A History of Phone Calls with Dr. Yusef Lateef.

aram

Member
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2,918
Such a beautiful story about my teacher, Dr. Yusef Lateef, who passed away two years ago. So many of the things in this story ring true, from meeting him at the Black Sheep, to how he would always ask about my grandmother when we talked on the phone. I'll never forget hearing him play every week in class, that massive tenor sound, and will always be greatful for the lessons he gave me as I started my journey as an artist. A guiding light.

http://www.npr.org/sections/ablogsu...16/a-history-of-phone-calls-with-yusef-lateef
 

Crowder

Dang Twangler
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19,089
I'm not certain but I think he was born here. There are a couple of banners with his name and likeness hung on the boulevard where there used to be a lot of Jazz clubs in the early 20th century (same place Bessie Smith got her start).
 

mc5nrg

Silver Supporting Member
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10,986
Associated with Detroit and so titled an LP from which some young guys from Ann Arbor copped a famous riff.
 

Stratand335

Member
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90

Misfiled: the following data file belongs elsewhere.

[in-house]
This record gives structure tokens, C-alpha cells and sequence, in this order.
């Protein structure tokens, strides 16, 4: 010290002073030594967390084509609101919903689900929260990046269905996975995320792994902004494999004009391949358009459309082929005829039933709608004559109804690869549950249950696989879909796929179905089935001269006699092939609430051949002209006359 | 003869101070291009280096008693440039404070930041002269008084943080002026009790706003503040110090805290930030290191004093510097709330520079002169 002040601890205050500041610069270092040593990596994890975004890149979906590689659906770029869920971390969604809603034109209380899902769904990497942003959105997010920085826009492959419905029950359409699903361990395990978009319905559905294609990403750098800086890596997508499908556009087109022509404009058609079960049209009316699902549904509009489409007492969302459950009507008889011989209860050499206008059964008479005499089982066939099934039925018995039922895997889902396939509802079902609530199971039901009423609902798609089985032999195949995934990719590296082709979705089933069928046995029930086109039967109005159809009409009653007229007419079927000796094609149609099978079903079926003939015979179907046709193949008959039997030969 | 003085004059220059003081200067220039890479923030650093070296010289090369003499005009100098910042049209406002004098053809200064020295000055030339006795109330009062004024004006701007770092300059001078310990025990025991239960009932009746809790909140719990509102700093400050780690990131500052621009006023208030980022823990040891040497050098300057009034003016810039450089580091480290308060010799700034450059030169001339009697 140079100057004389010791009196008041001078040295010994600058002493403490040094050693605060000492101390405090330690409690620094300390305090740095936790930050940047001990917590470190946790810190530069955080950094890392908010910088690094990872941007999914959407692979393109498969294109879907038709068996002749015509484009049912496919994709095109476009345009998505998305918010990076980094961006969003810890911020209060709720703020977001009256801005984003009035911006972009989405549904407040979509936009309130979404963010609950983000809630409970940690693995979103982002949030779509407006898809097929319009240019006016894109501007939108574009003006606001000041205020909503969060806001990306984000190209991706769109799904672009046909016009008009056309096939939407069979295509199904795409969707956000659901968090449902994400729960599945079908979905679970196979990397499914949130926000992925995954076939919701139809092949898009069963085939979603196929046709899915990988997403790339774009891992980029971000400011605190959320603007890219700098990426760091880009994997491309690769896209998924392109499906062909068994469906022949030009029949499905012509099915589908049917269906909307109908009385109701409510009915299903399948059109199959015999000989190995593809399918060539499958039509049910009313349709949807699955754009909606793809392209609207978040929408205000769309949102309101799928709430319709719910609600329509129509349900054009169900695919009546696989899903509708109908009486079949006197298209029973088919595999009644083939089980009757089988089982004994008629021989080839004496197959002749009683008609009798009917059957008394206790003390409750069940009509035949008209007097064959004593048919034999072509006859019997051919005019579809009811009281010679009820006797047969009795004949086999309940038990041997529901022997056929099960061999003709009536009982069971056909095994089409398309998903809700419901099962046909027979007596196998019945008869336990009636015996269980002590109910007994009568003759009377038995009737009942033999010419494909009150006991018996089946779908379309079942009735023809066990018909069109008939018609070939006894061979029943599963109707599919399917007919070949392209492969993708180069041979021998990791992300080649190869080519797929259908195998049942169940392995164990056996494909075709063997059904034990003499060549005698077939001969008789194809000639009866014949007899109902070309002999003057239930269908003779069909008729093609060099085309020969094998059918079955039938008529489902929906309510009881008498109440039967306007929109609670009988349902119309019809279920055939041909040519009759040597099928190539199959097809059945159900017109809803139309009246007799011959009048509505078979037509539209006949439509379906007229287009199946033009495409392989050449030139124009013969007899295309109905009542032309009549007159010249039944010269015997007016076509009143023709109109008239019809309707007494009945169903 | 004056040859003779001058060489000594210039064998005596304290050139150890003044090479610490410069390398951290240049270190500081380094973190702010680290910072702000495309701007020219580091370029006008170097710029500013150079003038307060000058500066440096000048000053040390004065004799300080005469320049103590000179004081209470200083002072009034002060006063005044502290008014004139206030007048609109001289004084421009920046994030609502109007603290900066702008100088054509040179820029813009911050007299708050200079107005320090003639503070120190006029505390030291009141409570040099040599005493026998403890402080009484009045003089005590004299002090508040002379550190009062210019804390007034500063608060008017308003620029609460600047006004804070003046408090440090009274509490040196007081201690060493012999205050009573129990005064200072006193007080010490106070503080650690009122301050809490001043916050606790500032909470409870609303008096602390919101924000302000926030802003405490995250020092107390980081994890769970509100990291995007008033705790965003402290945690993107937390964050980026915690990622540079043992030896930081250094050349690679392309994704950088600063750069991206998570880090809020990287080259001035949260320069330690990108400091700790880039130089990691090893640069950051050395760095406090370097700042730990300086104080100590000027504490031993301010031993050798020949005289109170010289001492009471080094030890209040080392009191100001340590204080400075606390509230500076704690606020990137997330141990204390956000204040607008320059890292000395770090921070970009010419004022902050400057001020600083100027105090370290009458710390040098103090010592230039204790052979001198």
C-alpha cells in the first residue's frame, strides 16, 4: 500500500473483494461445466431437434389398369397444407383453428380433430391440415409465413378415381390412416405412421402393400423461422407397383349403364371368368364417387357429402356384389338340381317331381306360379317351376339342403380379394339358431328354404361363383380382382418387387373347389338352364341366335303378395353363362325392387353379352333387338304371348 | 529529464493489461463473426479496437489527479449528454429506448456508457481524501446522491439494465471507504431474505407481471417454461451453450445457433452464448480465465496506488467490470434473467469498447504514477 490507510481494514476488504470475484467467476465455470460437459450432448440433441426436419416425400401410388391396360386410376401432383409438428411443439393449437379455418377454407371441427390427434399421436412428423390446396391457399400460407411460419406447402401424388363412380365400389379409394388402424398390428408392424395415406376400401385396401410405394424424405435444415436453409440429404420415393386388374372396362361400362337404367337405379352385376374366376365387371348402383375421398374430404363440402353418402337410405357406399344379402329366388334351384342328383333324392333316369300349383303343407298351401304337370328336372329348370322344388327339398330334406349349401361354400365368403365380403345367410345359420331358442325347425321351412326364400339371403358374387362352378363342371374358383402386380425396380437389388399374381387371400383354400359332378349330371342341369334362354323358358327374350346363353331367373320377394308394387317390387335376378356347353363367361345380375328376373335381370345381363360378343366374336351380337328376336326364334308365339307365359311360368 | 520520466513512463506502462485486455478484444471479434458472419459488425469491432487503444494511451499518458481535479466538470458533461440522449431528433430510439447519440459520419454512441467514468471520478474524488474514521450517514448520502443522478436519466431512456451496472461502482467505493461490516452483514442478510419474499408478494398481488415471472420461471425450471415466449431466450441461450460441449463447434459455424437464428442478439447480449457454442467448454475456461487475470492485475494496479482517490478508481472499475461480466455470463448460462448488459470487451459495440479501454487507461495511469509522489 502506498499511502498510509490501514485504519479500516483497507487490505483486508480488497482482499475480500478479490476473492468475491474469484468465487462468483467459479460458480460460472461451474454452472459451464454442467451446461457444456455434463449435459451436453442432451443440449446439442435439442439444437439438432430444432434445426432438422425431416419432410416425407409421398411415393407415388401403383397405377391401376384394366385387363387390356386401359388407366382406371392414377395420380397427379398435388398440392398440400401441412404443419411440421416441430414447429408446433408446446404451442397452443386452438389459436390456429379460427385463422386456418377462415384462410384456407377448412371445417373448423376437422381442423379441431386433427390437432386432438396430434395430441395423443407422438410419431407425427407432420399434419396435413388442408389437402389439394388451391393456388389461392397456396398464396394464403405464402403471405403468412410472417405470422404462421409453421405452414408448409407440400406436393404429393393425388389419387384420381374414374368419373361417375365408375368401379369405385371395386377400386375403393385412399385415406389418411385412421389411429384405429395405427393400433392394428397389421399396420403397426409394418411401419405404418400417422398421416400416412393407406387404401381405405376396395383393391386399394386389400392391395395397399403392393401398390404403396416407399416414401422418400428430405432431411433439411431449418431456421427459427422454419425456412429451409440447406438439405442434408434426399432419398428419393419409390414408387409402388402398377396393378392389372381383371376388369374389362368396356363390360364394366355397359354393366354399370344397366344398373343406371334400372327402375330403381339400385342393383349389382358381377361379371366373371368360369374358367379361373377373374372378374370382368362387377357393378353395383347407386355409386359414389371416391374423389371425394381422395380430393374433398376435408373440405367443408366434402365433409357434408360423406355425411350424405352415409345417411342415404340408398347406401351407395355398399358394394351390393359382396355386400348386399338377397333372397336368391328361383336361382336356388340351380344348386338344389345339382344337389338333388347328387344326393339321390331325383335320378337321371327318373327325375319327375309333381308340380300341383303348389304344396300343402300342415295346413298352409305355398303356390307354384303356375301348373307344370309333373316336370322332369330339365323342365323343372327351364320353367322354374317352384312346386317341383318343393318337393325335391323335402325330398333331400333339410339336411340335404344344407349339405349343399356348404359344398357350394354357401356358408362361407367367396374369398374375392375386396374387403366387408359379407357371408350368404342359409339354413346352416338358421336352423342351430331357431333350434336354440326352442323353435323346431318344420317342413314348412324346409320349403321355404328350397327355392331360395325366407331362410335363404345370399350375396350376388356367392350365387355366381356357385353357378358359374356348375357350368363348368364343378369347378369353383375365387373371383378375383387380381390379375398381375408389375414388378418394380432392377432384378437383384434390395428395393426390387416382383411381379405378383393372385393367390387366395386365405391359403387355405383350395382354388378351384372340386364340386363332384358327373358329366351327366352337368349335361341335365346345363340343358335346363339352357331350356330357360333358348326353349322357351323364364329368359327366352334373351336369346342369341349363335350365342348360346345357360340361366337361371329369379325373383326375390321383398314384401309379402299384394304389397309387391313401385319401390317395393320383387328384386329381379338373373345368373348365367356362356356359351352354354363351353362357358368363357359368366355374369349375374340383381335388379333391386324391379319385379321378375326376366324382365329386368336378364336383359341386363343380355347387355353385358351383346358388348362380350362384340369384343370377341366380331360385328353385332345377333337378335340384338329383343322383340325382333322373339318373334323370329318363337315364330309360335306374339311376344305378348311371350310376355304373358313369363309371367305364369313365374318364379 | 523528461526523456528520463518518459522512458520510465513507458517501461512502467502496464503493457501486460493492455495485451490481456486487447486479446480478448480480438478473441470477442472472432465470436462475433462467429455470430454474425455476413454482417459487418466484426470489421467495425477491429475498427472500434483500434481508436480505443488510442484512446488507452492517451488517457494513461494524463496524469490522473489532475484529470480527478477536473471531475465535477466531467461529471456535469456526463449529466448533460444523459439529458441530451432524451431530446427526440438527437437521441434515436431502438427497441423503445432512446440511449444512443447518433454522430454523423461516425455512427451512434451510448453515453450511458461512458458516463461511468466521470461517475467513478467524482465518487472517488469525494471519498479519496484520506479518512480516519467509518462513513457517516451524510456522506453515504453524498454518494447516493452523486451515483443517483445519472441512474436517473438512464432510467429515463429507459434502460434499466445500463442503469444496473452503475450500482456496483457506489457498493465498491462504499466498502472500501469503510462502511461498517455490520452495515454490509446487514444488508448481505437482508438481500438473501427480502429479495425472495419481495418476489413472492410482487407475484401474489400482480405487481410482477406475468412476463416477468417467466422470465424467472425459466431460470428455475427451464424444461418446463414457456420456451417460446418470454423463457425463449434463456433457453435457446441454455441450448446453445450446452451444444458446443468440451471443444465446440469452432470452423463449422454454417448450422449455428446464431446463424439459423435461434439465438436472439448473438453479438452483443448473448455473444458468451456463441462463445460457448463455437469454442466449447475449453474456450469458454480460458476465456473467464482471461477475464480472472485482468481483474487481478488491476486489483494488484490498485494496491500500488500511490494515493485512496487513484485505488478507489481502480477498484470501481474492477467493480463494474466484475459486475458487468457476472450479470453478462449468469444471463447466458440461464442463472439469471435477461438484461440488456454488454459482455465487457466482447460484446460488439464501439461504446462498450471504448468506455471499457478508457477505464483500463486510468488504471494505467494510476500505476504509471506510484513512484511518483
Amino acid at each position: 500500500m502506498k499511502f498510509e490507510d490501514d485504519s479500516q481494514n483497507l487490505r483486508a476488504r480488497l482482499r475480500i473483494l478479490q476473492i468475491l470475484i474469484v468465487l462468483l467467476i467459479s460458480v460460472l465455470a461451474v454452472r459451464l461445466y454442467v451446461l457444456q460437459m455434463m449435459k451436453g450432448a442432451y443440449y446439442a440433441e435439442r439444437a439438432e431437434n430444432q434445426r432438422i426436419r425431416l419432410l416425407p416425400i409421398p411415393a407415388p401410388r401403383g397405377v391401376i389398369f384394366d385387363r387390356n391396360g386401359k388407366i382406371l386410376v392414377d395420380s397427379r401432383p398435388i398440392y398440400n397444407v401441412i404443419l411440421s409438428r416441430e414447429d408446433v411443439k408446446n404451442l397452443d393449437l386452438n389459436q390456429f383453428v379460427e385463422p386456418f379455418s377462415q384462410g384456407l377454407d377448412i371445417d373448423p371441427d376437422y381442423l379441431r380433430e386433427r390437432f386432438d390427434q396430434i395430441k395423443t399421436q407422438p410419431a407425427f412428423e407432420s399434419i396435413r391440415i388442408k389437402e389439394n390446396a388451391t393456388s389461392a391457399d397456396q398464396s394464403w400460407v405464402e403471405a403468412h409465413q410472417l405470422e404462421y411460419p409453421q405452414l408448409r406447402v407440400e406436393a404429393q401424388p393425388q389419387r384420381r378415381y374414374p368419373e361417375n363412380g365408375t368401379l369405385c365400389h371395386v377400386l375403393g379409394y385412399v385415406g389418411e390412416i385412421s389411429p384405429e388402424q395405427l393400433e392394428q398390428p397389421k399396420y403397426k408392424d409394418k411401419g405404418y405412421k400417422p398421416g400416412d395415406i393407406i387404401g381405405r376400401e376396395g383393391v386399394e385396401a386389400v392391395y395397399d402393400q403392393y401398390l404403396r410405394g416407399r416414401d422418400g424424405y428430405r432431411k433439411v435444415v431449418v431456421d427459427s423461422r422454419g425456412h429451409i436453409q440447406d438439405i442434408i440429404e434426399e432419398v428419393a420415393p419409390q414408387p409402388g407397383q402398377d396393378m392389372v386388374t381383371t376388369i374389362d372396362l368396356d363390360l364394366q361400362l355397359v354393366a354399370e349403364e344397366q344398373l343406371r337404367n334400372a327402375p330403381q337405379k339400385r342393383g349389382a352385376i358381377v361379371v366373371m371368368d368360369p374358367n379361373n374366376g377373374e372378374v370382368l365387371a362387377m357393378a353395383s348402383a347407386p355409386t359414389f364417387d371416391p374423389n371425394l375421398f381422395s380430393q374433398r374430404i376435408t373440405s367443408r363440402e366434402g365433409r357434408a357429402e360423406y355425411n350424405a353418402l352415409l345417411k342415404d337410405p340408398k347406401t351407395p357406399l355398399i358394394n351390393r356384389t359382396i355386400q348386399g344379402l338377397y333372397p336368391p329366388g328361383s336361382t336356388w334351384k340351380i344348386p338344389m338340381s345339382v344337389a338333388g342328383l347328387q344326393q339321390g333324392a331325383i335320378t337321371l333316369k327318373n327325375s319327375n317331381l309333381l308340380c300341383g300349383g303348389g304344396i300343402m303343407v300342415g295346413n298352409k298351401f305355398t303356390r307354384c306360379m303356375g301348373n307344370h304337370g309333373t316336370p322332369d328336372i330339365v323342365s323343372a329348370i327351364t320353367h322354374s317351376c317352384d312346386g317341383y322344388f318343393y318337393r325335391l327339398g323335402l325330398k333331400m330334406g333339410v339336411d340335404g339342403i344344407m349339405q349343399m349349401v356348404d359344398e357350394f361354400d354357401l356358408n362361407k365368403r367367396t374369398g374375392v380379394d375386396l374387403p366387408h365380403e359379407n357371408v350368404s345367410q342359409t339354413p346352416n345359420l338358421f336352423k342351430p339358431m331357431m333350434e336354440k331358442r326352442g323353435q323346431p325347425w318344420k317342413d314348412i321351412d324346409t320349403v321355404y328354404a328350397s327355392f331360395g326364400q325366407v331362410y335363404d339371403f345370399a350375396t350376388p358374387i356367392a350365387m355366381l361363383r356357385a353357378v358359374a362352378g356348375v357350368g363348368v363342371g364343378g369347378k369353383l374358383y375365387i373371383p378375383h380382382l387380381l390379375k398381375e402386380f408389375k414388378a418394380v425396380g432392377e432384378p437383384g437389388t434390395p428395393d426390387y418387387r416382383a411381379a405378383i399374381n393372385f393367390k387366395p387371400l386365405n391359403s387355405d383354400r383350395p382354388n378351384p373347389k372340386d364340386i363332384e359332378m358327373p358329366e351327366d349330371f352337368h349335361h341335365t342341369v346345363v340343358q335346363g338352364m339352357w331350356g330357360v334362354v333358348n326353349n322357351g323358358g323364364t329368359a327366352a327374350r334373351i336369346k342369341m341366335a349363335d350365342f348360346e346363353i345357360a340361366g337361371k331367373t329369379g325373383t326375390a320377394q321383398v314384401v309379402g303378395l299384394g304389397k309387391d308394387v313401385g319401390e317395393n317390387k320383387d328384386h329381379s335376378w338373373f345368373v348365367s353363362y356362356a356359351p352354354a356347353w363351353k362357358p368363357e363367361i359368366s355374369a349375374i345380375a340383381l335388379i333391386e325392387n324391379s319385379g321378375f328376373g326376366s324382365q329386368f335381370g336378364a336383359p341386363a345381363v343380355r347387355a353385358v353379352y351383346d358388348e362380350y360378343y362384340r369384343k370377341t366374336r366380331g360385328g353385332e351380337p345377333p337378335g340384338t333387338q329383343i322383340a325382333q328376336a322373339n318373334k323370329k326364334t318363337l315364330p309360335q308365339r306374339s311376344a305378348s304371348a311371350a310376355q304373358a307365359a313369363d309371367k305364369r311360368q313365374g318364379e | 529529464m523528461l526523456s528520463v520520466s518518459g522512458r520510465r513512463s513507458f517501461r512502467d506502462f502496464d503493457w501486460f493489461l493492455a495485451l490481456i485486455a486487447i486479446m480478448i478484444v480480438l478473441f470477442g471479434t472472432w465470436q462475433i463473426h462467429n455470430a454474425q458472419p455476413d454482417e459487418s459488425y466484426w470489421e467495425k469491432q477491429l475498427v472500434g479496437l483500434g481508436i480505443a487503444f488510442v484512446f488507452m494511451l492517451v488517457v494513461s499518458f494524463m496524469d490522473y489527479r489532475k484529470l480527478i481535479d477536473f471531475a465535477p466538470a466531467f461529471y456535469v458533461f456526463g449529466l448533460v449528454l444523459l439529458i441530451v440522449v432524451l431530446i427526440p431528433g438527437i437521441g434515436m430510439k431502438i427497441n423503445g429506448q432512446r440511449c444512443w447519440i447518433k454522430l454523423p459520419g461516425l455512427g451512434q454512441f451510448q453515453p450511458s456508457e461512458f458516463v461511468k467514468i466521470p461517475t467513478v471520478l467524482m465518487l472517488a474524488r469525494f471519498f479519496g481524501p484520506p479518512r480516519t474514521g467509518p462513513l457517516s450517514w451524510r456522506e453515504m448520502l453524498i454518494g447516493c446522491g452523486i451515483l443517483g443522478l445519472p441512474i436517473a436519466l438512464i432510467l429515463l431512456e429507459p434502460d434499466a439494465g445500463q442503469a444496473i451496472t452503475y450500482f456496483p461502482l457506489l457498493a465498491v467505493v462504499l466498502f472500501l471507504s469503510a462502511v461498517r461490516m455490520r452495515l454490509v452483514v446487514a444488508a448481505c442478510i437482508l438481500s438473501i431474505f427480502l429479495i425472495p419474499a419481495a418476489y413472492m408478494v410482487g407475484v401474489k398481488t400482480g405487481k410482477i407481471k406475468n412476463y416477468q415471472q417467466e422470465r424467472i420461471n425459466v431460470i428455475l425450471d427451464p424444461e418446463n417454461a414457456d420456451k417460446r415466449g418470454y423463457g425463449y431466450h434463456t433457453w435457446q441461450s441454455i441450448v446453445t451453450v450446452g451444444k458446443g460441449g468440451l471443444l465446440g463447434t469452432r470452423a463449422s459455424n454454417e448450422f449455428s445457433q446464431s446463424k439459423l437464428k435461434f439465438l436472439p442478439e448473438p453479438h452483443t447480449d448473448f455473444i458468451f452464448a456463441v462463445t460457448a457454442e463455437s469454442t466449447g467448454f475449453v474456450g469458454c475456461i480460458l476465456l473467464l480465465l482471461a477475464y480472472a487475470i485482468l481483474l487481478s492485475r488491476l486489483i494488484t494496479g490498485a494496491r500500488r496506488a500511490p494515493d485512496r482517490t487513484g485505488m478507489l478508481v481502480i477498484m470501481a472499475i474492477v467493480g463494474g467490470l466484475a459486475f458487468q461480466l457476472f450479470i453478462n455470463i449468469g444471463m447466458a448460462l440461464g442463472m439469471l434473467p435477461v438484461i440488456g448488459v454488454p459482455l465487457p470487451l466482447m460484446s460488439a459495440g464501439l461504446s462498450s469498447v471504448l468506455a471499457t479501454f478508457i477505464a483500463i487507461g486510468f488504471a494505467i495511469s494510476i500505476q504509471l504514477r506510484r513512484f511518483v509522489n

This is great. I was lucky enough to study with him while I was at UMASS. I have very fond memories of him. He was a great musician, great teacher, great person.
 

aram

Member
Messages
2,918
This is great. I was lucky enough to study with him while I was at UMASS. I have very fond memories of him. He was a great musician, great teacher, great person.

When were you there? I was there from 96 - 2000.
 

Jack Keck

Member
Messages
349
I am familiar with the name and have a vague idea who he was. However, after reading that article, it looks like I need to investigate Yusef Lateef's work. I'm open to suggestions for where to start. I am mainly a rock guy, but I have always appreciated jazz.
 

Trevordog

Member
Messages
4,385
A friend of mine served as a mentor for Yusef when YL was taking his student teaching class in college.
They used to jam a lot for the students, and had a weekly debate about issues in jazz in front of the whole school.

This was many years ago, when NYC public school teachers were treated as professionals. Today, because of Bloomberg's destruction of the NYC public school system, something like that would never be allowed.
 




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